New Delhi,:The municipal House in Delhi is set to convene on Monday to elect a mayor for the city after failing to carry out the exercise in two previous attempts. This will be the third session after the high-stakes municipal polls held on December 4.
The first two sessions — held on January 6 and January 24 — were adjourned by the presiding officer without electing a mayor as the sessions were marred by ruckus and acrimonious exchanges among the members of the Bharatiya Janata Party and the Aam Aadmi Party.
According to the DMC Act 1957, the mayor and the deputy mayor are to elected in the very first House that convenes after the civic polls. However, it has been two months since the municipal elections were held, and Delhi is still to get a mayor.
While the first session of the 250-member House after the civic polls went fully in vain, in the second session, the nominated members followed by elected members took oath, many of whom had chanted slogans like ‘Bharat Mata ki Jai’ and ‘Jai Shri Ram’ after taking oath.
The second municipal House, briefly adjourned after the oath-taking ceremony, was later adjourned till next date by the presiding officer and BJP councillor Satya Sharma.
While BJP members had walked out of the chamber shouting slogans against the AAP and its national convenor Arvind Kejriwal, the AAP members refused to budge from their seats, and held a peaceful protest in the House for nearly five hours.
Before dispersing from the Civic Centre, senior leaders of the AAP, including Rajya Sabha MP Sanjay Singh, had told reporters after emerging from the House that by “not allowing” the mayoral election to take place, the BJP was “strangulating democracy” and “starting a dangerous tradition”.
AAP leader and party MLA Atishi had appealed to Lt Governor V K Saxena to ensure the election for mayor, deputy mayor and six members of the standing committee are held at the earliest.
The third session of the House after the high-stakes municipal polls is slated to be held on Monday.
The civic polls were held on December 4 and the counting of votes took place on December 7.
The Aam Aadmi Party (AAP) had emerged as a clear winner in the polls, bagging 134 wards and ending the BJP’s 15-year rule in the civic body. The Bharatiya Janata Party (BJP) won 104 wards to finish second, while the Congress won nine seats in the 250-member municipal House which convenes on February 6 for the third time after the 2022 civic polls.
BJP’s mayoral candidate is Rekha Gupta.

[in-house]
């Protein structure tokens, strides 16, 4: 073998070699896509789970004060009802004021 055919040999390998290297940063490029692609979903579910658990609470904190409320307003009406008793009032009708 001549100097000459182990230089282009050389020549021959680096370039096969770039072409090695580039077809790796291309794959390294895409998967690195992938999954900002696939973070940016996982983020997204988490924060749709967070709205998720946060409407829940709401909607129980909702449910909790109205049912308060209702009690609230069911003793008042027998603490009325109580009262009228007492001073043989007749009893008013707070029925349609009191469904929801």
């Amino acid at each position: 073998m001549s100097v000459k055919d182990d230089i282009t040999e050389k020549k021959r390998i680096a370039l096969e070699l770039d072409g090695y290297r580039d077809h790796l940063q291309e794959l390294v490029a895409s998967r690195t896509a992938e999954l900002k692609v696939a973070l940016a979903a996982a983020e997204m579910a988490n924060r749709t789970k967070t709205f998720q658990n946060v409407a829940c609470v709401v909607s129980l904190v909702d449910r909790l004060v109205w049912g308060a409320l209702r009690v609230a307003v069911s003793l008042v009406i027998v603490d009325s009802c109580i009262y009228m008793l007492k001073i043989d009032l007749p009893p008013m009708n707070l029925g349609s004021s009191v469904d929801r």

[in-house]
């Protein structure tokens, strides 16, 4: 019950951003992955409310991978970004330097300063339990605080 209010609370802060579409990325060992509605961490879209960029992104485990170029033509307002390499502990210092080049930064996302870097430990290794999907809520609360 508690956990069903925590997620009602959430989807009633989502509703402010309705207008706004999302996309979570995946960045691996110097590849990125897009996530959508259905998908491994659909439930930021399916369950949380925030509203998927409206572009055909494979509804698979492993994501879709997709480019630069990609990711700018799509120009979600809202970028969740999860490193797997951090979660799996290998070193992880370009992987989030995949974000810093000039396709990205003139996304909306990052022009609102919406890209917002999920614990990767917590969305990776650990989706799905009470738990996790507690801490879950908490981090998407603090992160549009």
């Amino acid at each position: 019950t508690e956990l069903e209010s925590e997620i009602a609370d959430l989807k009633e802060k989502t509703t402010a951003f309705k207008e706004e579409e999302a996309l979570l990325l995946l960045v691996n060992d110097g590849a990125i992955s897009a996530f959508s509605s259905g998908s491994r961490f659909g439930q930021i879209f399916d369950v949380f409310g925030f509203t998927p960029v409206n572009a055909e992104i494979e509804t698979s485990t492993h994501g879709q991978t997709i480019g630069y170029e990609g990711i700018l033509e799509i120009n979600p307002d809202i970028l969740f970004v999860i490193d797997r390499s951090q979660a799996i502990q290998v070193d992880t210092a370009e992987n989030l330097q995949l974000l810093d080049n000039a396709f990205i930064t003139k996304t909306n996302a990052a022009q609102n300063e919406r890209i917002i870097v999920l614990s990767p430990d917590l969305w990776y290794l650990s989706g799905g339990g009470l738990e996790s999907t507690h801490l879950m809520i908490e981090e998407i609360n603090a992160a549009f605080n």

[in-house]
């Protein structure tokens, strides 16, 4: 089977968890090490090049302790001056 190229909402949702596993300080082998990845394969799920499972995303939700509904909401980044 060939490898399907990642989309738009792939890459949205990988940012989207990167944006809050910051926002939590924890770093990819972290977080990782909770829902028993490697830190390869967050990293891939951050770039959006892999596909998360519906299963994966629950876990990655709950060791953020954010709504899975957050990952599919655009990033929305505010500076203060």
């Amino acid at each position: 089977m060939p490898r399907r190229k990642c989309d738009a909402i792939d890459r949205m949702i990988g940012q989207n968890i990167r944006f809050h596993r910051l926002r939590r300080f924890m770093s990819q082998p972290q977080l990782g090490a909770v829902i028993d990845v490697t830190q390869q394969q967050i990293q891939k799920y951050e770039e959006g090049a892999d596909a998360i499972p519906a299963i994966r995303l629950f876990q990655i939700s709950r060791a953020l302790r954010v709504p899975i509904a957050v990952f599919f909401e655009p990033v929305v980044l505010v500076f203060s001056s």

The nominees for the post of deputy mayor are — Aaley Mohammad Iqbal (AAP) and Kamal Bagri (BJP).
Besides mayor and deputy mayor, six members of the MCD’s standing committee are also slated to be elected during the municipal House.
The maiden meeting of the newly-elected MCD House on January 6 was adjourned without electing the mayor and the deputy mayor amid loud protests by AAP councillors over the presiding officer’s decision to administer oath to the 10 aldermen first.
The Municipal Corporation of Delhi (MCD) had come into being in April 1958 and its mayor wielded influential power and carried a huge prestige till 2012 when the corporation was split into three separate civic bodies, each having its own mayor.
But, in 2022, the Centre brought a legislation to unify the North Delhi Municipal Corporation (104 wards), South Delhi Municipal Corporation (104 wards) and East Delhi Municipal Corporation (64 wards) into a single entity, though it had capped the total number of wards at 250, down from 272 wards earlier.
Thus, after the mayoral poll, Delhi will get a mayor for the city as a whole after more than a decade.
This was also the first municipal election after the redrawing of the wards in the year gone by, the exercise being necessitated after the Centre brought a legislation in Parliament to unify the three local bodies.
The Parliament on April 5 had passed the Delhi Municipal Corporation (Amendment) Bill-2022 to unify three civic bodies in the national capital into a new unified entity.
The post of mayor in Delhi sees five single-year terms on a rotation basis, with the first year being reserved for women, the second for open category, third for reserved category, and the remaining two also being in the open category.
The MCD headquarters is housed in the towering Civic Centre. In 1958, it had began its journey from the historic 1860s-era Town Hall in old Delhi, and was shifted to the swanky complex in April 2010. PTI